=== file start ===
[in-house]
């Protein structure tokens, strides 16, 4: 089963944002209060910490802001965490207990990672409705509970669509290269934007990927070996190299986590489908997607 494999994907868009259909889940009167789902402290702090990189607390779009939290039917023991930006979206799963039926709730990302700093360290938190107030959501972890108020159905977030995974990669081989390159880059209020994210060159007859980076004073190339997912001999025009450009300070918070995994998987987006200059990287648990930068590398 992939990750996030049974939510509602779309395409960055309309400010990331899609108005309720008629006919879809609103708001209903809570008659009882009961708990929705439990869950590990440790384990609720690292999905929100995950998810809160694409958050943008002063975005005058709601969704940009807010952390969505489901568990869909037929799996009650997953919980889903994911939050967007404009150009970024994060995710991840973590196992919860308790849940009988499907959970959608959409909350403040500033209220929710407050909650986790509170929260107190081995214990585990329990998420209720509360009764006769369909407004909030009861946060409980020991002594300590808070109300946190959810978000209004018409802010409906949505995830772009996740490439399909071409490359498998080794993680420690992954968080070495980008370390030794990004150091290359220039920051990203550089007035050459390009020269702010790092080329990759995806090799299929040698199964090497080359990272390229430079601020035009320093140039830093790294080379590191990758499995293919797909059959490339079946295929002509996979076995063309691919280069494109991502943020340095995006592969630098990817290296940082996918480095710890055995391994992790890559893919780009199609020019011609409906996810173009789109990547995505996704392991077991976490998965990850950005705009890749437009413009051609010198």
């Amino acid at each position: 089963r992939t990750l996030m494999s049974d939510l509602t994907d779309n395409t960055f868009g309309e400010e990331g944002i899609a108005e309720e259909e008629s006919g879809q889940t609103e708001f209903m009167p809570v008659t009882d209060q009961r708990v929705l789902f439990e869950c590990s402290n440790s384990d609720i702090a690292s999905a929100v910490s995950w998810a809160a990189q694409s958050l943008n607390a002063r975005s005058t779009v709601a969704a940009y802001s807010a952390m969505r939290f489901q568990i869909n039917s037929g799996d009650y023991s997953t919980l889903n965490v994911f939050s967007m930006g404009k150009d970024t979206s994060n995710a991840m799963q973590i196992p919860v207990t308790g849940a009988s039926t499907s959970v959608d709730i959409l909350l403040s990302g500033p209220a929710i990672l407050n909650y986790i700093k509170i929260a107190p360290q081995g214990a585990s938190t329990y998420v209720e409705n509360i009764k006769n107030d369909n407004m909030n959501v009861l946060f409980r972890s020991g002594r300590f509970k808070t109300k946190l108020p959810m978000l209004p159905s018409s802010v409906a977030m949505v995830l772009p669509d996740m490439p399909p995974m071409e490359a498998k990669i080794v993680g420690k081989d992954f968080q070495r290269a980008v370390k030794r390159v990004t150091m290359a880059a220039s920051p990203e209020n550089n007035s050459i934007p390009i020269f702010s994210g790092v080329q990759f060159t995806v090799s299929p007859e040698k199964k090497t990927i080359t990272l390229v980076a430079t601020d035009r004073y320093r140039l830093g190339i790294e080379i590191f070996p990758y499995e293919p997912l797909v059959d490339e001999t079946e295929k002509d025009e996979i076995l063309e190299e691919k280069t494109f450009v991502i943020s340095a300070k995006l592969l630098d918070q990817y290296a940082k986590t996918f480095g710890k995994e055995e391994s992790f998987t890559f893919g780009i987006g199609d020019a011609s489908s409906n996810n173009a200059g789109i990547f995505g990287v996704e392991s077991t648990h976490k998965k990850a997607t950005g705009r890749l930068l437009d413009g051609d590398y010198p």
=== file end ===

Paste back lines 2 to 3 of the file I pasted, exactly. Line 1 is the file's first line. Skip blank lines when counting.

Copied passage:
């Protein structure tokens, strides 16, 4: 089963944002209060910490802001965490207990990672409705509970669509290269934007990927070996190299986590489908997607 494999994907868009259909889940009167789902402290702090990189607390779009939290039917023991930006979206799963039926709730990302700093360290938190107030959501972890108020159905977030995974990669081989390159880059209020994210060159007859980076004073190339997912001999025009450009300070918070995994998987987006200059990287648990930068590398 992939990750996030049974939510509602779309395409960055309309400010990331899609108005309720008629006919879809609103708001209903809570008659009882009961708990929705439990869950590990440790384990609720690292999905929100995950998810809160694409958050943008002063975005005058709601969704940009807010952390969505489901568990869909037929799996009650997953919980889903994911939050967007404009150009970024994060995710991840973590196992919860308790849940009988499907959970959608959409909350403040500033209220929710407050909650986790509170929260107190081995214990585990329990998420209720509360009764006769369909407004909030009861946060409980020991002594300590808070109300946190959810978000209004018409802010409906949505995830772009996740490439399909071409490359498998080794993680420690992954968080070495980008370390030794990004150091290359220039920051990203550089007035050459390009020269702010790092080329990759995806090799299929040698199964090497080359990272390229430079601020035009320093140039830093790294080379590191990758499995293919797909059959490339079946295929002509996979076995063309691919280069494109991502943020340095995006592969630098990817290296940082996918480095710890055995391994992790890559893919780009199609020019011609409906996810173009789109990547995505996704392991077991976490998965990850950005705009890749437009413009051609010198």
């Amino acid at each position: 089963r992939t990750l996030m494999s049974d939510l509602t994907d779309n395409t960055f868009g309309e400010e990331g944002i899609a108005e309720e259909e008629s006919g879809q889940t609103e708001f209903m009167p809570v008659t009882d209060q009961r708990v929705l789902f439990e869950c590990s402290n440790s384990d609720i702090a690292s999905a929100v910490s995950w998810a809160a990189q694409s958050l943008n607390a002063r975005s005058t779009v709601a969704a940009y802001s807010a952390m969505r939290f489901q568990i869909n039917s037929g799996d009650y023991s997953t919980l889903n965490v994911f939050s967007m930006g404009k150009d970024t979206s994060n995710a991840m799963q973590i196992p919860v207990t308790g849940a009988s039926t499907s959970v959608d709730i959409l909350l403040s990302g500033p209220a929710i990672l407050n909650y986790i700093k509170i929260a107190p360290q081995g214990a585990s938190t329990y998420v209720e409705n509360i009764k006769n107030d369909n407004m909030n959501v009861l946060f409980r972890s020991g002594r300590f509970k808070t109300k946190l108020p959810m978000l209004p159905s018409s802010v409906a977030m949505v995830l772009p669509d996740m490439p399909p995974m071409e490359a498998k990669i080794v993680g420690k081989d992954f968080q070495r290269a980008v370390k030794r390159v990004t150091m290359a880059a220039s920051p990203e209020n550089n007035s050459i934007p390009i020269f702010s994210g790092v080329q990759f060159t995806v090799s299929p007859e040698k199964k090497t990927i080359t990272l390229v980076a430079t601020d035009r004073y320093r140039l830093g190339i790294e080379i590191f070996p990758y499995e293919p997912l797909v059959d490339e001999t079946e295929k002509d025009e996979i076995l063309e190299e691919k280069t494109f450009v991502i943020s340095a300070k995006l592969l630098d918070q990817y290296a940082k986590t996918f480095g710890k995994e055995e391994s992790f998987t890559f893919g780009i987006g199609d020019a011609s489908s409906n996810n173009a200059g789109i990547f995505g990287v996704e392991s077991t648990h976490k998965k990850a997607t950005g705009r890749l930068l437009d413009g051609d590398y010198p």